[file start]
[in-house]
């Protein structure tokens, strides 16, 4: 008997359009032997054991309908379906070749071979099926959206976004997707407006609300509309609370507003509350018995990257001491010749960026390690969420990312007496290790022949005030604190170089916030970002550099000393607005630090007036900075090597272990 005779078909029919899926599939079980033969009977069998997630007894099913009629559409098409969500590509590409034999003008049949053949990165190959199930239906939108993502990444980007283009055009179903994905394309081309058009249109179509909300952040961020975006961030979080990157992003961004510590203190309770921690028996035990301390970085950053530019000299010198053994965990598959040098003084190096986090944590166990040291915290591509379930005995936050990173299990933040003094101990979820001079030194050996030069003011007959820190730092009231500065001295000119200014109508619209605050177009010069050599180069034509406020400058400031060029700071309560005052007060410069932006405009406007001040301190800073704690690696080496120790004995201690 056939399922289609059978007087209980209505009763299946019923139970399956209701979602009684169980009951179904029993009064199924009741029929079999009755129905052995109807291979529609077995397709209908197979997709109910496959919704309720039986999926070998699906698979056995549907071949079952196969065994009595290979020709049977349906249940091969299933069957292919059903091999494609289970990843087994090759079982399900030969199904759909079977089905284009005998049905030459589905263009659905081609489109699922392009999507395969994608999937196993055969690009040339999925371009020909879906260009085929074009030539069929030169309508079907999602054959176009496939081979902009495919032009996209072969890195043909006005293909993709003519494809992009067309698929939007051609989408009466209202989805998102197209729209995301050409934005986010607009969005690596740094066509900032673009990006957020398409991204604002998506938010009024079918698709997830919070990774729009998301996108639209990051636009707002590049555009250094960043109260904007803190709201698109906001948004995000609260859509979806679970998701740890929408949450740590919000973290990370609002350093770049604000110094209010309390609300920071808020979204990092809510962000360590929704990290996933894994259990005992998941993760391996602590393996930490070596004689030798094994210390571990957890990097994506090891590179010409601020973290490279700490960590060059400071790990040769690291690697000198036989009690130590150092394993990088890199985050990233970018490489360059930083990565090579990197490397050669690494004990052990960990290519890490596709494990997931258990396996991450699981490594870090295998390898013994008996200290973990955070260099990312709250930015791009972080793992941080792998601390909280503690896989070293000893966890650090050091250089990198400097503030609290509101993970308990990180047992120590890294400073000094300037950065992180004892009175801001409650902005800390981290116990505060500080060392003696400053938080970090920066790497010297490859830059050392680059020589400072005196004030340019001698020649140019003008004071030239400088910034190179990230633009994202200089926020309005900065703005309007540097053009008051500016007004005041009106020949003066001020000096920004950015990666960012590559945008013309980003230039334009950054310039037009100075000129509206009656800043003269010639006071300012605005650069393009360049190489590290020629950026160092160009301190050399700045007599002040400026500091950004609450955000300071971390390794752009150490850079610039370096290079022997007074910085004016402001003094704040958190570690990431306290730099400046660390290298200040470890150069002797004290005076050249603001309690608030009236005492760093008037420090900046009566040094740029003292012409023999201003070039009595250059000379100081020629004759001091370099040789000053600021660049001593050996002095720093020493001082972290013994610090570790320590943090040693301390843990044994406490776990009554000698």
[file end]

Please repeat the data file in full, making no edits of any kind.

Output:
[in-house]
């Protein structure tokens, strides 16, 4: 008997359009032997054991309908379906070749071979099926959206976004997707407006609300509309609370507003509350018995990257001491010749960026390690969420990312007496290790022949005030604190170089916030970002550099000393607005630090007036900075090597272990 005779078909029919899926599939079980033969009977069998997630007894099913009629559409098409969500590509590409034999003008049949053949990165190959199930239906939108993502990444980007283009055009179903994905394309081309058009249109179509909300952040961020975006961030979080990157992003961004510590203190309770921690028996035990301390970085950053530019000299010198053994965990598959040098003084190096986090944590166990040291915290591509379930005995936050990173299990933040003094101990979820001079030194050996030069003011007959820190730092009231500065001295000119200014109508619209605050177009010069050599180069034509406020400058400031060029700071309560005052007060410069932006405009406007001040301190800073704690690696080496120790004995201690 056939399922289609059978007087209980209505009763299946019923139970399956209701979602009684169980009951179904029993009064199924009741029929079999009755129905052995109807291979529609077995397709209908197979997709109910496959919704309720039986999926070998699906698979056995549907071949079952196969065994009595290979020709049977349906249940091969299933069957292919059903091999494609289970990843087994090759079982399900030969199904759909079977089905284009005998049905030459589905263009659905081609489109699922392009999507395969994608999937196993055969690009040339999925371009020909879906260009085929074009030539069929030169309508079907999602054959176009496939081979902009495919032009996209072969890195043909006005293909993709003519494809992009067309698929939007051609989408009466209202989805998102197209729209995301050409934005986010607009969005690596740094066509900032673009990006957020398409991204604002998506938010009024079918698709997830919070990774729009998301996108639209990051636009707002590049555009250094960043109260904007803190709201698109906001948004995000609260859509979806679970998701740890929408949450740590919000973290990370609002350093770049604000110094209010309390609300920071808020979204990092809510962000360590929704990290996933894994259990005992998941993760391996602590393996930490070596004689030798094994210390571990957890990097994506090891590179010409601020973290490279700490960590060059400071790990040769690291690697000198036989009690130590150092394993990088890199985050990233970018490489360059930083990565090579990197490397050669690494004990052990960990290519890490596709494990997931258990396996991450699981490594870090295998390898013994008996200290973990955070260099990312709250930015791009972080793992941080792998601390909280503690896989070293000893966890650090050091250089990198400097503030609290509101993970308990990180047992120590890294400073000094300037950065992180004892009175801001409650902005800390981290116990505060500080060392003696400053938080970090920066790497010297490859830059050392680059020589400072005196004030340019001698020649140019003008004071030239400088910034190179990230633009994202200089926020309005900065703005309007540097053009008051500016007004005041009106020949003066001020000096920004950015990666960012590559945008013309980003230039334009950054310039037009100075000129509206009656800043003269010639006071300012605005650069393009360049190489590290020629950026160092160009301190050399700045007599002040400026500091950004609450955000300071971390390794752009150490850079610039370096290079022997007074910085004016402001003094704040958190570690990431306290730099400046660390290298200040470890150069002797004290005076050249603001309690608030009236005492760093008037420090900046009566040094740029003292012409023999201003070039009595250059000379100081020629004759001091370099040789000053600021660049001593050996002095720093020493001082972290013994610090570790320590943090040693301390843990044994406490776990009554000698």